[Numpy-discussion] Openmp support (was numpy's future (1.1 and beyond): which direction(s) ?)
David Cournapeau
david@ar.media.kyoto-u.ac...
Sun Mar 23 22:37:27 CDT 2008
Gnata Xavier wrote:
> Ok I will try to see what I can do but it is sure that we do need the
> plug-in system first (read "before the threads in the numpy release").
> During the devel of 1.1, I will try to find some time to understand
> where I should put some pragma into ufunct using a very conservation
> approach. Any people with some OpenMP knowledge are welcome because I'm
> not a OpenMP expert but only an OpenMP user in my C/C++ codes.
Note that the plug-in idea is just my own idea, it is not something
agreed by anyone else. So maybe it won't be done for numpy 1.1, or at
all. It depends on the main maintainers of numpy.
>
>
> and the results :
> 10000000 80 10.308471 30.007250
> 1000000 160 1.902563 5.800172
> 100000 320 0.543008 1.123274
> 10000 640 0.206823 0.223031
> 1000 1280 0.088898 0.044268
> 100 2560 0.150429 0.008880
> 10 5120 0.289589 0.002084
>
> ---> On this machine, we should start to use threads *in this testcase*
> iif size>=10000 (a 100*100 image is a very very small one :))
Maybe openMP can be more clever, but it tends to show that openMP, when
used naively, can *not* decide how many threads to use. That's really
the core problem: again, I don't know much about openMP, but almost any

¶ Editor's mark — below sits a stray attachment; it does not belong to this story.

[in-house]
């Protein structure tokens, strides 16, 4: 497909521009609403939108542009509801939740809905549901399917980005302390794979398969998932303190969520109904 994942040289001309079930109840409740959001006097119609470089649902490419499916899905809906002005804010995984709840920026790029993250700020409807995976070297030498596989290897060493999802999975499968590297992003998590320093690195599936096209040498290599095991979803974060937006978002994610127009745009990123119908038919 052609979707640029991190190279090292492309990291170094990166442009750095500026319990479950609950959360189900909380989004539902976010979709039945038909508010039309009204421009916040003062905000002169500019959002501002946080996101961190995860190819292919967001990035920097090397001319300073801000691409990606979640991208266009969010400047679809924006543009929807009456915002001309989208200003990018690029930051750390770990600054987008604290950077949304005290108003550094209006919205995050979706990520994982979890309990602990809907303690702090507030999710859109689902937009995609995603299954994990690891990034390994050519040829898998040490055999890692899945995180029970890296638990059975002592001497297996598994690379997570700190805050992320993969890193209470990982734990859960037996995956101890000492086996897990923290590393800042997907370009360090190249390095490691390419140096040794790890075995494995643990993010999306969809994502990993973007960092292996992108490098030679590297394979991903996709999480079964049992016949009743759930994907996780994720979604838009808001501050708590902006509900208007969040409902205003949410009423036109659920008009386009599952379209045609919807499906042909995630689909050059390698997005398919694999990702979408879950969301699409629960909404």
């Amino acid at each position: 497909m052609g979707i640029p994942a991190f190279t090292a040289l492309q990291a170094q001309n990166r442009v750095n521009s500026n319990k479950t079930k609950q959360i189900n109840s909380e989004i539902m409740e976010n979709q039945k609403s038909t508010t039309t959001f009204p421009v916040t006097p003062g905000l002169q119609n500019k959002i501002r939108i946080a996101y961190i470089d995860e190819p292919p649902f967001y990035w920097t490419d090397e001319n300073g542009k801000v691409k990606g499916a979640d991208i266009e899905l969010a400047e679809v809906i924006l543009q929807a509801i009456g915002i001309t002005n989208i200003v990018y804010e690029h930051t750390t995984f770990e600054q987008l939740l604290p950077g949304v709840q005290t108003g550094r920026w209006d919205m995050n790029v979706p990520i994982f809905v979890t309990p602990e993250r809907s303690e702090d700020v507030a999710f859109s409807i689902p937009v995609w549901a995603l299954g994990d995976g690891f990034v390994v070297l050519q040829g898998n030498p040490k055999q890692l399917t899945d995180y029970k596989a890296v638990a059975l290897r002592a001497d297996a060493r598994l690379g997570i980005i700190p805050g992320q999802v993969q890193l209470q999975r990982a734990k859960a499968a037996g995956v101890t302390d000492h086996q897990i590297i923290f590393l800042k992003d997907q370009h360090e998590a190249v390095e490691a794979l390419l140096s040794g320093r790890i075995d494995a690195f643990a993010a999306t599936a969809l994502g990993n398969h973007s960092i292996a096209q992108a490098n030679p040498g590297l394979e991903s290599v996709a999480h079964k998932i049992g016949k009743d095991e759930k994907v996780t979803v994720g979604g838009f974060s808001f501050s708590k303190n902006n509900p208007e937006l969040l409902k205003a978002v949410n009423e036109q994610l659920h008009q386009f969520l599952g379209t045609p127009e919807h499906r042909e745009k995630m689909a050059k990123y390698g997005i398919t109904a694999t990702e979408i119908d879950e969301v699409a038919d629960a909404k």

project using multi-thread/multi-process and not being embarrassingly
parallel has the problem that it makes things much slower for many cases
where thread creation/management and co have a lot of overhead
proportionally to the computation. The problem is to determine the N,
dynamically, or in a way which works well for most cases. OpenMP was
created for HPC, where you have very large data; it is not so obvious to
me that it is adapted to numpy which has to be much more flexible. Being
fast on a given problem is easy; being fast on a whole range, that's
another story: the problem really is to be as fast as before on small
arrays.
The fact that matlab, while having much more ressources than us, took
years to do it, makes me extremely skeptical on the efficient use of
multi-threading without real benchmarks for numpy. They have a dedicated
team, who developed a JIT for matlab, which "insert" multi-thread code
on the fly (for m files, not when you are in the interpreter), and who
uses multi-thread blas/lapack (which is already available in numpy
depending on the blas/lapack you are using).
But again, and that's really the only thing I have to say: prove me wrong :)
David
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